SpaceX founder and CEO Elon Musk will provide an update on the company's next-generation rocket as well as its plans for trips to the moon and Mars from a growing facility in the southernmost part of Texas Saturday evening.
Called Starship, this rocket represents the vessel of SpaceX's vision: Make humanity a species that lives on more than one planet.
The day before Musk's presentation, SpaceX mounted the top nosecone of Starship, getting the spacecraft ready for its media debut.
Starship's design and name have gone through multiple changes since Musk officially unveiled the program a couple years ago. It's been previously known as the Big Falcon Rocket (BFR) and Interplanetary Transport System (ITS) among other code names.
In essence, Starship is the top portion of what will eventually be a massive rocket. Built in similar sections to SpaceX's Falcon 9 rockets, the Starship will sit atop the Super Heavy booster, the next piece of hardware the company will build.
While Starship's design has changed over the years, the goal of the rocket has not: Launch as many as 100 people at a time into deep space, using a rocket that can launch and land multiple times. Currently, SpaceX is able to land and reuse part of its Falcon 9 and Falcon Heavy rockets. But Starship would take that to the next level and would help lower the cost per flight of a rocket launch. SpaceX's goal with reusing rockets is to make spaceflight more akin to commercial air travel, where only refueling and minor maintenance is needed in between flights.
The rocket assembled in Texas represents the first iteration of Starship, as it only has three engines installed. In designs shown last year, the final version of Starship will have six of the company's massive Raptor rocket engines.
Over the past few months, SpaceX tested a prototype called "Starhopper," which only had one engine and flew a couple of low altitude test flights. Additionally, SpaceX is also building a second Starship at its facilities in Florida, another place where the company is planning to conduct launches.
Last year SpaceX announced that Japanese billionaire Yusaku Maezawa signed to fly on Starship around the moon, in a trip described as a mission to bring along artists of various disciplines to experience space. Maezawa, one of the richest people in Japan, paid a "very significant" deposit toward the trip, although SpaceX declined to say how much.
In addition to the Maezawa's deposit, SpaceX has steadily raised funding for Starship, as well as for its internet satellite network called Starlink. Musk said in 2018 that Starship and Super Heavy would cost somewhere between $2 billion and $10 billion to develop, much more than the near $500 million SpaceX spent building its Falcon Heavy rocket.
So far this year, SpaceX has sought more than $1.3 billion across three funding rounds. SpaceX is one of the most valuable private tech company's in the world, with a valuation of more than $33 billion.
SpaceX is planning to begin commercial operations with Starship in 2021. Musk previously set 2022 as the company's goal for its first Mars mission, although Starship would only carry cargo for that initial trip.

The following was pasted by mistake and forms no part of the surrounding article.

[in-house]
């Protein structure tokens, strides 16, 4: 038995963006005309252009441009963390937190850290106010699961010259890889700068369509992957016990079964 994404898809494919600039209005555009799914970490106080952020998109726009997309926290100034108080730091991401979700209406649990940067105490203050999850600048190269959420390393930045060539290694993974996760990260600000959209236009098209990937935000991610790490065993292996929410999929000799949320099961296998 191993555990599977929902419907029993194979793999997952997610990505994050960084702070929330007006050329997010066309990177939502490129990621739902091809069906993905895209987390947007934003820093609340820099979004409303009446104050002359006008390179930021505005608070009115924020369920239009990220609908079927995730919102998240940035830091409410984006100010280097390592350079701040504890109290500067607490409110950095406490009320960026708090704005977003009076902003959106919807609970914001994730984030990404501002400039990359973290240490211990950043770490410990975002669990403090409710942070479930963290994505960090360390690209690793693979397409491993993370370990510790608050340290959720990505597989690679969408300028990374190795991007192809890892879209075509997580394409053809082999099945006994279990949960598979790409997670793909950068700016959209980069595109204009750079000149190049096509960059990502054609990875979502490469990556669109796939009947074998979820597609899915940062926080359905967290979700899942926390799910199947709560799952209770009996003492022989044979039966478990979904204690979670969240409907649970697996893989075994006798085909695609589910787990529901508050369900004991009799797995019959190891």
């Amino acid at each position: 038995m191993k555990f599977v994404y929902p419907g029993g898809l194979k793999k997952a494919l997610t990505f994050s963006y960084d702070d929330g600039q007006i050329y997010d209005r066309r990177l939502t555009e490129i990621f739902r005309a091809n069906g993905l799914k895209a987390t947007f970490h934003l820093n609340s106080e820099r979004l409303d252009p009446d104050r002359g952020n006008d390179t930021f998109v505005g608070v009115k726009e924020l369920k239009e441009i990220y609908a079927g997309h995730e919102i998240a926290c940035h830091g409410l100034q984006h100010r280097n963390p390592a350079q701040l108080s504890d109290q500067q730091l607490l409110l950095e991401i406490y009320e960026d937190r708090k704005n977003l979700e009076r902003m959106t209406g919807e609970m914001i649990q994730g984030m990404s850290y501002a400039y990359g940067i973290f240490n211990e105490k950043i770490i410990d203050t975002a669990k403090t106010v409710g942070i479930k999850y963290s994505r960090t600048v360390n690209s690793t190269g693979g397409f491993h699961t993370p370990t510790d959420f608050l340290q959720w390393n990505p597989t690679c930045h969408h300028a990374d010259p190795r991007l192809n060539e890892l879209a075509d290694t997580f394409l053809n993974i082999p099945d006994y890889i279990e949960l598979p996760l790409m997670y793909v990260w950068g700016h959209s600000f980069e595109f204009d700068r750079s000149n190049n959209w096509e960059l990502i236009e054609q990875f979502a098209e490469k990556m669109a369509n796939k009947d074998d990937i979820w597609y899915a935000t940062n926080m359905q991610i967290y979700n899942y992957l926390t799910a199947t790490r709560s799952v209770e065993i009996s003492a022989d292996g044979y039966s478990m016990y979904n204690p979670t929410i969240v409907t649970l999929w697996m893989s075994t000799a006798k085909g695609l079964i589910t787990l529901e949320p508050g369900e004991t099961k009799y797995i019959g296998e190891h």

Starship is made of stainless steel, which gives it a very reflective surface. With nearby residents and fans closely monitoring the rocket's development, Musk has often responded to questions and comment on Twitter – his favorite method of communicating about his companies.
Starship on its own rises 50 meters (over 160 feet) tall. SpaceX chose stainless steel for the rocket's exterior material because, among other reasons, Musk said it is lighter and can withstand higher temperatures than materials such as composites.
Musk shared that this Starship Mark 1, as the one in Texas is called, weighs around 200 tons (400,000 pounds) without any fuel on board, while it will be nearly 1,400 tons (2,800,000 pounds) once fuel is loaded. Stacked on top of Super Heavy, the full rocket will have a mass of about 5,000 tons (10,000,000) once complete, Musk said.
Starship will have six legs, according to Musk, including one under its of each of the large fins at the rocket's base. Musk says those fins will generate lift when the rocket is traveling at hypersonic speeds (typically defined as over five times the speed of sound), which will help the rocket as it re-enters the Earth's atmosphere.
"Essentially controlled falling, like a skydiver," Musk said.
The rocket will also feature reusable tiles, which SpaceX has begun testing on flights of its Dragon capsule.
Musk also said there is "a huge amount of hardware" in the top portion of Starship. That includes batteries from Musk's other company, Tesla, which he said are needed for the "enormous forced need to move the rocket's fins during flight." Asked why SpaceX used Tesla batteries, Musk said "it would be pretty embarrassing to use a non-Tesla battery!"
Starship's three Raptor engines are housed in the base of the rocket. The engines are built at the company's headquarters in Hawthorne, California, and tested at its facilities in McGregor, Texas.
Musk said he hopes Starship Mark 1's first flight is "within a month or so," although he added the caveat that it "is quite a complex beast."
While Starship's end goal is Mars, the company's founder has said that the rocket would "also be good for creating a base on the moon."
"We'll probably have a base on the moon before going to Mars," Musk said.
Those plans may end up aligning with NASA's goal to have its next human lander on the surface of the moon by 2024. NASA Administrator Jim Bridenstine told CNBC in February that NASA's lunar plans are also "likely to be a public-private partnership," meaning the government agency will partner with companies like SpaceX to achieve this goal.